A Shorten Labor Government will invest $6.2 million in Parramatta to improve access for cyclists and pedestrians along the Parramatta River and also undertake revegetation works on the Parramatta River along these shared paths.
This election is a choice between Labor’s commitment to clean up our rivers, oceans and waterways or more cuts and chaos under the Liberals.
Labor’s investment would provide the missing links between the Queens Wharf Reserve, Parramatta and Finlaysons Creek, Wentworthville, making it easier for locals, cyclists and visitors to enjoy Parramatta’s great outdoor lifestyle; while improving public amenities and safety at the same time.
$5.2 million in funding would be sourced from Labor’s $260 million National Bike Paths Strategy and $1 million from Labor’s $200 million Urban Rivers Fund.
This would complement the City of Parramatta Council’s substantial commitment to invest in its bike plan and will include:
- A new river level connection between Rangihou Reserve and Charles Street Weir with pedestrian connections to Macarthur Street and Stewart Street.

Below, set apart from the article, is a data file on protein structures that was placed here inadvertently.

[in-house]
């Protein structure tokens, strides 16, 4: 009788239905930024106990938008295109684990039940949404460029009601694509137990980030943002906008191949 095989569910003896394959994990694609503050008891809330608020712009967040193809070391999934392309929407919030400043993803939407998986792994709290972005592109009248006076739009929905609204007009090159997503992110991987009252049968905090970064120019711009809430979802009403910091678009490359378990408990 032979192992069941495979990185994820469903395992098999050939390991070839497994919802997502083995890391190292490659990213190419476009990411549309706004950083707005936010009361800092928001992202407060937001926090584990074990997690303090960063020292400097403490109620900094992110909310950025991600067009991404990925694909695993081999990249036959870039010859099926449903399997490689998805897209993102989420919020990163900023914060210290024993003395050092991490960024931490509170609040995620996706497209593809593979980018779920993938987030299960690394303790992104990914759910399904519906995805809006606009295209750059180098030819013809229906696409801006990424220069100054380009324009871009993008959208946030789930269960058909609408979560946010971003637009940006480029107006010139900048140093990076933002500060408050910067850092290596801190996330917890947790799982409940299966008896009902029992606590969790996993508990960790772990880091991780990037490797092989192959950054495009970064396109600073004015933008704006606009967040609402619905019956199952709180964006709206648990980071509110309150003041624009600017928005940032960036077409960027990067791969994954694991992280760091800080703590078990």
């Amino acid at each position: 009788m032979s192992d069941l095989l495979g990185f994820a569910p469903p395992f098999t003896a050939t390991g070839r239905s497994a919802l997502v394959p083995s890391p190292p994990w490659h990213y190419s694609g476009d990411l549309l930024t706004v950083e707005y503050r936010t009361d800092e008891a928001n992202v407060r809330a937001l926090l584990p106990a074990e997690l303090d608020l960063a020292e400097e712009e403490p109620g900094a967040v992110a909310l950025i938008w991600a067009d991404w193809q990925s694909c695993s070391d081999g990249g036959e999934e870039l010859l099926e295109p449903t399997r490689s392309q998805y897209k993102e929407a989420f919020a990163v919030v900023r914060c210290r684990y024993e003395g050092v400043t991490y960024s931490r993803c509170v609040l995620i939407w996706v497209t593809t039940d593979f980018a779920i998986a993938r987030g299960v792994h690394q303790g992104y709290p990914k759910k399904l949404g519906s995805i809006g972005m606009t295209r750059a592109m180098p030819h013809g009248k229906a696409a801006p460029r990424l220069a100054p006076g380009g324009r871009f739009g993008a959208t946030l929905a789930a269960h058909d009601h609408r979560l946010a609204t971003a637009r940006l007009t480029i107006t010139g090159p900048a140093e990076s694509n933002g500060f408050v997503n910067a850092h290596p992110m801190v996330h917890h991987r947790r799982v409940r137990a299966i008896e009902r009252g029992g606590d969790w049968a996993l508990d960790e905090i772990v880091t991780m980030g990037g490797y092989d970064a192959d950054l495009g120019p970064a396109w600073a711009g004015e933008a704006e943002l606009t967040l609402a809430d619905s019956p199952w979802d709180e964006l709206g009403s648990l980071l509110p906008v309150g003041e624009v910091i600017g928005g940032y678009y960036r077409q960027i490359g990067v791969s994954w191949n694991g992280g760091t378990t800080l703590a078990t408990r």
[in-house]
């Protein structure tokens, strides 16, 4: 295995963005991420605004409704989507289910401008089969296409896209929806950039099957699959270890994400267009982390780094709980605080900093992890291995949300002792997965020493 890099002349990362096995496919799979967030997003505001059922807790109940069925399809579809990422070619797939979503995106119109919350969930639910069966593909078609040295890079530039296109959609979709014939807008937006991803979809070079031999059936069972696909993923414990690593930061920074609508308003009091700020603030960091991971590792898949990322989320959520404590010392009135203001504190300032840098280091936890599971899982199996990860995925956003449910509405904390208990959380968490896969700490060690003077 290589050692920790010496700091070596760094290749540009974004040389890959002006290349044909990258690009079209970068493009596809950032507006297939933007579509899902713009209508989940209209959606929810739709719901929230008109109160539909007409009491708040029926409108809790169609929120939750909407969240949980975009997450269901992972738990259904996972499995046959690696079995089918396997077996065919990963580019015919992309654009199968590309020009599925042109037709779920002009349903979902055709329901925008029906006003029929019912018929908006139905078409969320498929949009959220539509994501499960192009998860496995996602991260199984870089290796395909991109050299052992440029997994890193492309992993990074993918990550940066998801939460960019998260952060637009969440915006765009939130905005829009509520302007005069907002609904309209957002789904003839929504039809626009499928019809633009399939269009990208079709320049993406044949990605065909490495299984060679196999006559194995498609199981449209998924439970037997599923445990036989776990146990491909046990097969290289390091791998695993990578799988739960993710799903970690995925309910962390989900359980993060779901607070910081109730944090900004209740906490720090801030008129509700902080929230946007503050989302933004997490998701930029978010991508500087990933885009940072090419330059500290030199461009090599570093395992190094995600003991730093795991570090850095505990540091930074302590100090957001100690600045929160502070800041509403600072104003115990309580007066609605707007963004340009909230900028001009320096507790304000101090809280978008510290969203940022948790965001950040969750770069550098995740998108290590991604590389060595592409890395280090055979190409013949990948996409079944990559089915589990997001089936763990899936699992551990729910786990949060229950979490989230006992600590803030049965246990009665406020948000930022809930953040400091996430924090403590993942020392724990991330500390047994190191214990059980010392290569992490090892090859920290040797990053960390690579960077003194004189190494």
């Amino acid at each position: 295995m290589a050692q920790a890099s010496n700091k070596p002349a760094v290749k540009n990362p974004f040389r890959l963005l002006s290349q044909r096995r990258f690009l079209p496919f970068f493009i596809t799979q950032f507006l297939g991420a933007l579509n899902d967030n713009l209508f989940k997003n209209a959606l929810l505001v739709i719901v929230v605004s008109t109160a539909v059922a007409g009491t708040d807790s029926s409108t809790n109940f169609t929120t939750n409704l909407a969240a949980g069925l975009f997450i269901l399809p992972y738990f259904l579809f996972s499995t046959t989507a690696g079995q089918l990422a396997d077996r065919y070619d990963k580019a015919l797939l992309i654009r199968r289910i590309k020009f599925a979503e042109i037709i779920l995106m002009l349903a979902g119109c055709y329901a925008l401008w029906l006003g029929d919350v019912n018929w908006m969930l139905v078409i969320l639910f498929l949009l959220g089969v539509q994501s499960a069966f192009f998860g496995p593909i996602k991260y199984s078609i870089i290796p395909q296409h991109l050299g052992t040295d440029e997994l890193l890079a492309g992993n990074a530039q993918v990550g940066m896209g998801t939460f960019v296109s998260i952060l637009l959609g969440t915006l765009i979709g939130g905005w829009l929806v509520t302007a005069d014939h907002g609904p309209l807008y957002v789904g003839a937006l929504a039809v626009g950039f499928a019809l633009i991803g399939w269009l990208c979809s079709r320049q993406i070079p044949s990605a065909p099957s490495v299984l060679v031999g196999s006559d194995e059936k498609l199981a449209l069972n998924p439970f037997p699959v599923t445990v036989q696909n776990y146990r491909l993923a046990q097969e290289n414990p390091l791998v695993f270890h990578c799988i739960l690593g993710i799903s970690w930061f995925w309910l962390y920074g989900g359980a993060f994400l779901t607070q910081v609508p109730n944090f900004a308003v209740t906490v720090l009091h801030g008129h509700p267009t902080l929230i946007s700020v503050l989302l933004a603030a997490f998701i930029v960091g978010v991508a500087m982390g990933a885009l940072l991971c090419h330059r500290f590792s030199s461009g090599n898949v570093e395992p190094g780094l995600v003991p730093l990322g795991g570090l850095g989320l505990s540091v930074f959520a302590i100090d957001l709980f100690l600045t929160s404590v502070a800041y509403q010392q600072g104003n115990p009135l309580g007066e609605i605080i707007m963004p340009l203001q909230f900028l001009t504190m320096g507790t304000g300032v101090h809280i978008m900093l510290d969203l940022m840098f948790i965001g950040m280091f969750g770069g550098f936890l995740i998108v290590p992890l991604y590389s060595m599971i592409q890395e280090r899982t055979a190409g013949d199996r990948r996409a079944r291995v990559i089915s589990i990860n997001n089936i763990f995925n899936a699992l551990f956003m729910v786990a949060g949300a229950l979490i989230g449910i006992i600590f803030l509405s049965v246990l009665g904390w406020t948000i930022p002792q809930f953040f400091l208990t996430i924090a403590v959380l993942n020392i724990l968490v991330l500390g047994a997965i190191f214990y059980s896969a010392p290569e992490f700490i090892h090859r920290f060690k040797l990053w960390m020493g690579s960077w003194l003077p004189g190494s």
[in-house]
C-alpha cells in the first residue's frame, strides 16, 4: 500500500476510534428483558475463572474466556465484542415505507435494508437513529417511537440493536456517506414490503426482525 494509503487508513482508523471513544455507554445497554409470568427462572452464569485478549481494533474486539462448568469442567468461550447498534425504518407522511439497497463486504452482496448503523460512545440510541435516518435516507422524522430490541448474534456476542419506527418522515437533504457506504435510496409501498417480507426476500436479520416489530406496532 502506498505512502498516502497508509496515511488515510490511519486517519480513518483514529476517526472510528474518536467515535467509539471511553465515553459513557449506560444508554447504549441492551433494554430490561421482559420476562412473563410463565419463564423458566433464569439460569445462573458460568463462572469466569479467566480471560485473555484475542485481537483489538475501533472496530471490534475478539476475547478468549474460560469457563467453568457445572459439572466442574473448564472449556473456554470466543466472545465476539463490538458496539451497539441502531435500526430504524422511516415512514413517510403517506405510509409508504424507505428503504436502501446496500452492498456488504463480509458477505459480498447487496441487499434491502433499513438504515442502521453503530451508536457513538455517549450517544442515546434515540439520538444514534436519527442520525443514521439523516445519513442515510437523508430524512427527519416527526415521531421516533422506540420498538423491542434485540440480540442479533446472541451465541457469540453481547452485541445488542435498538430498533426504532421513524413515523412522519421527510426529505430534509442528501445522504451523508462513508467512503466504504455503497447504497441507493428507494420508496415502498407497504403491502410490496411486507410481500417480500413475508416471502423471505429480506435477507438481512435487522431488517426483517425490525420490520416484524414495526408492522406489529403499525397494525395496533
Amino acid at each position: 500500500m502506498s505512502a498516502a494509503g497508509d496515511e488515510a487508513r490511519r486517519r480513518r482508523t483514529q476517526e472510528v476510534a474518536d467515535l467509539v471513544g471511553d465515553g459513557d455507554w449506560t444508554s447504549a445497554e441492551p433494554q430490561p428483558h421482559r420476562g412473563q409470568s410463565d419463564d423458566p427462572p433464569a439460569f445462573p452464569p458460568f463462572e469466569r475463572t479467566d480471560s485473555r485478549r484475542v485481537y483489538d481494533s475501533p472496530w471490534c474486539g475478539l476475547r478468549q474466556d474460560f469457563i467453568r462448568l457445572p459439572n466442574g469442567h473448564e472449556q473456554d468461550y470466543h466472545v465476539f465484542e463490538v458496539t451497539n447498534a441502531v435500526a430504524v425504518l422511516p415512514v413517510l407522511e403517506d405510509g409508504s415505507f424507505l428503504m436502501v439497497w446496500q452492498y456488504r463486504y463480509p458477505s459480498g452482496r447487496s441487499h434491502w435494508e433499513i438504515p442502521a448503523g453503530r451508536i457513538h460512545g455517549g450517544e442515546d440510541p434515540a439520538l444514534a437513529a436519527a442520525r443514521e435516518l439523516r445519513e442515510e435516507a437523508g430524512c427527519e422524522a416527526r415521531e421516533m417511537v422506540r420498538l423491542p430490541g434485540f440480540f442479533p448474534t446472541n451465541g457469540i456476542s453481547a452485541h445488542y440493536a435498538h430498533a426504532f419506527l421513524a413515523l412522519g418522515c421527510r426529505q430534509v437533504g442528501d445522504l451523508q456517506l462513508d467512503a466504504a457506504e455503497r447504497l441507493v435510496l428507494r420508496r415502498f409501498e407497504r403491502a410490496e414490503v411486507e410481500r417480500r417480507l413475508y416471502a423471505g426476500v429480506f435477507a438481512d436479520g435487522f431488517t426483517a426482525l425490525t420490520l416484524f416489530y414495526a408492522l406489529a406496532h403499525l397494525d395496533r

- A new and upgraded shared path along the southern foreshore between Gasworks Bridge and Alfred Street to connect to the proposed new pedestrian and cyclist bridge.
- The design of new walking and cycling paths from Mons Road to Parramatta Park along Toongabbie Creek.
- A new shared path between Darcy Road and Mons Road along Toongabbie Creek.
- An extension of the shared path along Finlaysons Creek between Darcy Road and Wentworth Avenue.
- Extensive revegetation works along the path network.
These projects have already been identified by the City of Parramatta Council as priorities and a Shorten Labor Government would ensure they are delivered.
Today’s announcement also reflects Labor’s commitment to ensuring our cities are productive, sustainable and liveable and our urban rivers are treated like rivers rather than storm water drains.
Labor looks forward to working with the community and the City of Parramatta Council to ensure the region has the world-class shared pathway network it deserves.